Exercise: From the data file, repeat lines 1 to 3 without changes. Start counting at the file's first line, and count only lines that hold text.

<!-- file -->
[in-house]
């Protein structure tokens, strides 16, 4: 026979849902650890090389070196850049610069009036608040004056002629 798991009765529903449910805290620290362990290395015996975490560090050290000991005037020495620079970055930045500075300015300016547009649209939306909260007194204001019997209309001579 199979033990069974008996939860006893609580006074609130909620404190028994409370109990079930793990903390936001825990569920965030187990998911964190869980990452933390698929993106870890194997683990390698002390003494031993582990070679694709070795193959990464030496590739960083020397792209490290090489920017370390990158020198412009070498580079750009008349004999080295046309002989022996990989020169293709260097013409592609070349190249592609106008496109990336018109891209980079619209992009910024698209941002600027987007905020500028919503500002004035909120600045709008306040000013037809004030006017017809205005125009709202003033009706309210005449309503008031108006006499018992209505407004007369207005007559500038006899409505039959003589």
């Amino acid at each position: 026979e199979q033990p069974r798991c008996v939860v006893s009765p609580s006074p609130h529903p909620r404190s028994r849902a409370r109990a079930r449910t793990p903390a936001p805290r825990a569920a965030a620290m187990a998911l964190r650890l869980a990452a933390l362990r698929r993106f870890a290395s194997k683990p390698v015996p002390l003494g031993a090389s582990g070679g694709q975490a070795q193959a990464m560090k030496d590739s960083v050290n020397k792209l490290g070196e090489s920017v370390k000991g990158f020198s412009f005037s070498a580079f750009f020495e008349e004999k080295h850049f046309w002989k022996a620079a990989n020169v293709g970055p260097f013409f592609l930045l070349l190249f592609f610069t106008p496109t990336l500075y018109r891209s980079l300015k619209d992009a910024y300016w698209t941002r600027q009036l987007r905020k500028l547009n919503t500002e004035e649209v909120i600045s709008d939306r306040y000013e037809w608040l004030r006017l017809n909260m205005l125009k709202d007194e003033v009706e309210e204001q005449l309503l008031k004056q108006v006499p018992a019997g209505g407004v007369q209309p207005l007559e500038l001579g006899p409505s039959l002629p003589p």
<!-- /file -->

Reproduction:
[in-house]
């Protein structure tokens, strides 16, 4: 026979849902650890090389070196850049610069009036608040004056002629 798991009765529903449910805290620290362990290395015996975490560090050290000991005037020495620079970055930045500075300015300016547009649209939306909260007194204001019997209309001579 199979033990069974008996939860006893609580006074609130909620404190028994409370109990079930793990903390936001825990569920965030187990998911964190869980990452933390698929993106870890194997683990390698002390003494031993582990070679694709070795193959990464030496590739960083020397792209490290090489920017370390990158020198412009070498580079750009008349004999080295046309002989022996990989020169293709260097013409592609070349190249592609106008496109990336018109891209980079619209992009910024698209941002600027987007905020500028919503500002004035909120600045709008306040000013037809004030006017017809205005125009709202003033009706309210005449309503008031108006006499018992209505407004007369207005007559500038006899409505039959003589």
């Amino acid at each position: 026979e199979q033990p069974r798991c008996v939860v006893s009765p609580s006074p609130h529903p909620r404190s028994r849902a409370r109990a079930r449910t793990p903390a936001p805290r825990a569920a965030a620290m187990a998911l964190r650890l869980a990452a933390l362990r698929r993106f870890a290395s194997k683990p390698v015996p002390l003494g031993a090389s582990g070679g694709q975490a070795q193959a990464m560090k030496d590739s960083v050290n020397k792209l490290g070196e090489s920017v370390k000991g990158f020198s412009f005037s070498a580079f750009f020495e008349e004999k080295h850049f046309w002989k022996a620079a990989n020169v293709g970055p260097f013409f592609l930045l070349l190249f592609f610069t106008p496109t990336l500075y018109r891209s980079l300015k619209d992009a910024y300016w698209t941002r600027q009036l987007r905020k500028l547009n919503t500002e004035e649209v909120i600045s709008d939306r306040y000013e037809w608040l004030r006017l017809n909260m205005l125009k709202d007194e003033v009706e309210e204001q005449l309503l008031k004056q108006v006499p018992a019997g209505g407004v007369q209309p207005l007559e500038l001579g006899p409505s039959l002629p003589p």